- Uthman ibn al-Huwayrith: travelled to the Byzantine Empire and converted to Christianity
- Ubayd-Allah ibn Jahsh: early Muslim convert who emigrated to the Kingdom of Aksum and then converted to Christianity.
Ḥanīf opponents of Islam from Ibn Isḥāq's account:
- Abū 'Amar 'Abd Amr ibn Sayfī: a leader of the tribe of Banu Aws at Medina and builder of the "Mosque of the Schism" mentioned in the Quranic verse 9:107 and later allied with the Quraysh then moved to Ta'if and onto Syria after subsequent early Muslim conquests.
- Abu Qays ibn al-Aslaṭ
Possible historical basis
According to the Encyclopædia Britannica, "there is no evidence that a true hanif cult existed in pre-Islāmic Arabia".
A Greek source from the fifth century CE, "The Ecclesiastical History of Sozomen", speaks of how "Abraham had bequeathed a monotheist religion" to Arabs, that the Arabs descended "from Ishmael and Hagar" and followed Jewish practices such as not eating pork. No archaeological evidence has been found to support the idea that Abraham was a real person, and most scholars do not consider the Book of Genesis to be an accurate history.
Sozomen was an historian of the Christian Church who is thought to have been a native of Gaza whose native tongue was Arabic and who lived from about 400 – 450 CE. Thus according to Ibn Rawandi, he provides a "reliable source" that Arabs -- at least in northwest Arabia -- were familiar with the idea there were pre-Islamic "Abrahamic monotheists (hanifs) ... whether this was true of Arabs throughout the [Arabian] peninsula it is impossible to say".
- Banu Khuza'a
- Noahidism, similar concept with Judaism
- Perennial Philosophy
- People of the Book
- Prisca theologia, equivalent concept in esoteric Christianity
- Köchler 1982, p. 29.
- Bell, Richard (1949). "Muslim World, Volume XXIX, 1949, pp. 120-125". Muslim World. XXIX: 120-125.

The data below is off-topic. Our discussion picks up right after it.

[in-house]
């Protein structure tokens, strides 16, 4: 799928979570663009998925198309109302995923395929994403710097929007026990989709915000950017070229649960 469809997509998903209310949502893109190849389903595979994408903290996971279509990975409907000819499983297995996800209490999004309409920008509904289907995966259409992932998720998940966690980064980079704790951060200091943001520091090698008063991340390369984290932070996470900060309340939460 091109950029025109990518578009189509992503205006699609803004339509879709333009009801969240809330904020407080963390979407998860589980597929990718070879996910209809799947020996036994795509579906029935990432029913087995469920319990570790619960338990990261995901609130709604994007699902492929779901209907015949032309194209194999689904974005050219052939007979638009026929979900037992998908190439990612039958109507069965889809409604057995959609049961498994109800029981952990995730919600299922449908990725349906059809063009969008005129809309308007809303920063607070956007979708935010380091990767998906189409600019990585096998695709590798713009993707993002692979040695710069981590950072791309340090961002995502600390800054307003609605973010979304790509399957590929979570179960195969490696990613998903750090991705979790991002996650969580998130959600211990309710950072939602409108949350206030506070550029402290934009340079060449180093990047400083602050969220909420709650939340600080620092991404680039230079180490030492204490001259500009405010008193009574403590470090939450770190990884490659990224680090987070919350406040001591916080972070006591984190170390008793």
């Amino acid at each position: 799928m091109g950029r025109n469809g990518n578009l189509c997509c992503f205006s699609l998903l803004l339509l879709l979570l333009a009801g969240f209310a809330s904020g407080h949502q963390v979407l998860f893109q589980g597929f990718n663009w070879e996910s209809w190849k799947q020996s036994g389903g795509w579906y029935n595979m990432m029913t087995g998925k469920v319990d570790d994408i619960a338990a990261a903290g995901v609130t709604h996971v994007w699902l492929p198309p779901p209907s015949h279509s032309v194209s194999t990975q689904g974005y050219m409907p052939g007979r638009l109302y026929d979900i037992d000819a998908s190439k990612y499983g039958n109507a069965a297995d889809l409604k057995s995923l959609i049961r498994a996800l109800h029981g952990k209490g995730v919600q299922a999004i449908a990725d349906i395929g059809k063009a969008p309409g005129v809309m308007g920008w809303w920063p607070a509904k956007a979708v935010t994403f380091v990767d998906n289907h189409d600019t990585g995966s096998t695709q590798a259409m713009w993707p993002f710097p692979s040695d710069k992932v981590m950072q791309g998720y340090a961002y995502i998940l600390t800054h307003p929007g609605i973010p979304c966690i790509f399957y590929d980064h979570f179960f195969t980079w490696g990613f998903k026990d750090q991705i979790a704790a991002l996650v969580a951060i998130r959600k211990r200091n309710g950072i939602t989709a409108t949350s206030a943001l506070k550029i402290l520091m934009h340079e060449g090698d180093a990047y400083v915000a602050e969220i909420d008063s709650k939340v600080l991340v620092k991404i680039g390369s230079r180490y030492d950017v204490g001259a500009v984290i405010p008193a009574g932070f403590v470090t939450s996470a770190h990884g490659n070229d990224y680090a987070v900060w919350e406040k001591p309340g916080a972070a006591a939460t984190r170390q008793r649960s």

- Louis Jacobs (1995), p. 272
- Turner (2005), p. 16
- Kochler, Hans (1982). Concept of Monotheism in Islam & Christianity. I.P.O. p. 29. ISBN 978-3-7003-0339-8.
- cf. Uri Rubin, Hanif, Encyclopedia of the Qur'an
- Dever, William G. (2001-05-10). What Did the Biblical Writers Know and When Did They Know It?: What Archeology Can Tell Us About the Reality of Ancient Israel. Wm. B. Eerdmans Publishing. ISBN 978-0-8028-2126-3.
- Lane, 1893
- Wehr, Hans. Dictionary of Modern Written Arabic. p. 210. Retrieved 28 October 2019.
- Lane, 1893
- Peters 1994, pp. 122–124.
- Watt 1974, pp. 117–119.
- Cook, Michael (1983). Muhammad. Oxford University Press. p. 39. ISBN 0192876058.
- "Hanif". Oxford Islamic Studies Online. Retrieved 28 October 2019.
- "Hanif". britannica.com. Retrieved 23 February 2020.
- "hanif". In the Name of Allah. Retrieved 28 October 2019.
- Ibn Rawandi, "Origins of Islam", 2000: p.112
- Crone, Meccan Trade and the Rise of Islam, 1987: p.190-91
- Ambros, Arne A; Procháczka, Stephan (2004). A Concise Dictionary of Koranic Arabic. Reichert.
- Crone, Patricia (1987). Meccan Trade and the Rise of Islam (PDF). Princeton University Press.
- Hawting, G. R. (1999). The Idea of Idolatry and the Emergence of Islam: From Polemic to History. Cambridge University Press.
- Ibn Warraq, ed. (2000). "2. Origins of Islam: A Critical Look at the Sources". The Quest for the Historical Muhammad. Prometheus. pp. 89–124.
- Kaltner, John (1999). Ishmael Instructs Isaac: An Introduction to the Qu'ran for Bible Readers. Liturgical Press. ISBN 0-8146-5882-2.
- Köchler, Hans, ed. (1982). Concept of Monotheism in Islam & Christianity. International Progress Organization. ISBN 3-7003-0339-4.
- Peters, F. E. (1994). Muhammad and the Origins of Islam. SUNY Press. ISBN 0-7914-1875-8.
- Watt, William Montgomery (1974). Muhammad: prophet and statesman. Oxford University Press US. ISBN 0-19-881078-4.